Social media has forever altered the way information is created, curated and shared across the world. For centuries, the powerful controlled the flow of information. They decided who saw what, when and where. The Internet changed this. The consequence of democratic societies was an institutionalised information portal. Social media represents an evolution – a fundamental shift. It has moved the world even more towards free-flowing information and ideas.

Social media is the new normal – Kemal Brown

In the context of the political culture, it has allowed persons to form groups and blocks of influence for social causes; show support for candidates they felt represented their interests; organise to unseat others; protest about the abuse (or lack) of power, advocate for rights and justice… even trickling to the occasional angry tweet sent to our Presidents and Prime Ministers alike. It has created a level of access impossible to imagine a few years ago.

Digital media has been leveraged to topple governments as seen in Egypt. It’s being used by citizens to up the ante and bring about meaningful change, through endorsing or speaking out against policy directives and leaders… but there is a flip side to the coin.

While some may paint social media as the tool exclusively used by the citizens to curtail State power, the State itself has a large role to play on the platforms that we frequent online.

Here are 5 reasons we why we believe governments should use social media:

1. Get To Know Your People & Share Ideas

Whether you’re seeking public feedback and/or approval for a new legislative change or political officials, social media has proven to be the most effective method of gauging sentiment, getting feedback, and, in short, getting the word out. Outside of polling, which many of these platforms allow, one need only scroll to post comments or check the replies to see what people think. In the past, sophisticated polls costing millions of dollars were still prone to errors and have not been able to accurately predict election outcomes.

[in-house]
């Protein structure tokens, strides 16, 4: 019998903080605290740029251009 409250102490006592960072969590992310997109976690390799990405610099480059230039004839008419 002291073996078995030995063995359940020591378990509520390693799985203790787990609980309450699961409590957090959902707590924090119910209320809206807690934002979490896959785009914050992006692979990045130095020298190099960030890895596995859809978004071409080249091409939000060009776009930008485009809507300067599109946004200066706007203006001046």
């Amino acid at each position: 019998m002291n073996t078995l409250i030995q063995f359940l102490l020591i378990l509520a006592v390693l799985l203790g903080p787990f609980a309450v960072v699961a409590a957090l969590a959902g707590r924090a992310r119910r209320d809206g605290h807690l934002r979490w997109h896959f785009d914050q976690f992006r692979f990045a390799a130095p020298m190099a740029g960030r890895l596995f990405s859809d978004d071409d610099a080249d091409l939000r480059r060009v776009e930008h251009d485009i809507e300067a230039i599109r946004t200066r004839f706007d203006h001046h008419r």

2. Mass Public Engagement

Over 2.8 billion of the world’s population uses social networks. This simply means that no matter what sector of the public you serve; those you represent just might have a Twitter or Facebook account. The most valuable aspect of social is feedback. Through listening, you can track sentiment, see what your constituents care about and craft policies in response, and/or (for the unelected) a campaign to address their pain points. A well-placed, appropriate response to someone who makes known their grievances or unique plight can mean the world and improve your public perception. Twitter, in particular, acts as a soapbox of sorts.

As a government body maintaining a social media presence, it must be written and logged in your Agency’s social media policy that silence and choosing to ignore complaints is simply not an option. While not every response can be addressed, make an effort to resolve all messages amicably. Government agencies are already known for poor customer engagement and service, maybe the online world can redeem them (as we have seen with our client PICA —Passport, Immigration, Citizenship Agency Jamaica).

PICA has maintained a 4.5-Star rating and a standard of 5-minute responses with Digita at the helm of their brand’s social media. Its strategy has consistently involved humanising the brand, while delivering on the promise of customer service and free-flowing information to help its customers get the information that matters to them most. The only way to shed the perception of stoicism is by caring and engaging with people one-on-one and showing ‘uncommon’ courtesy.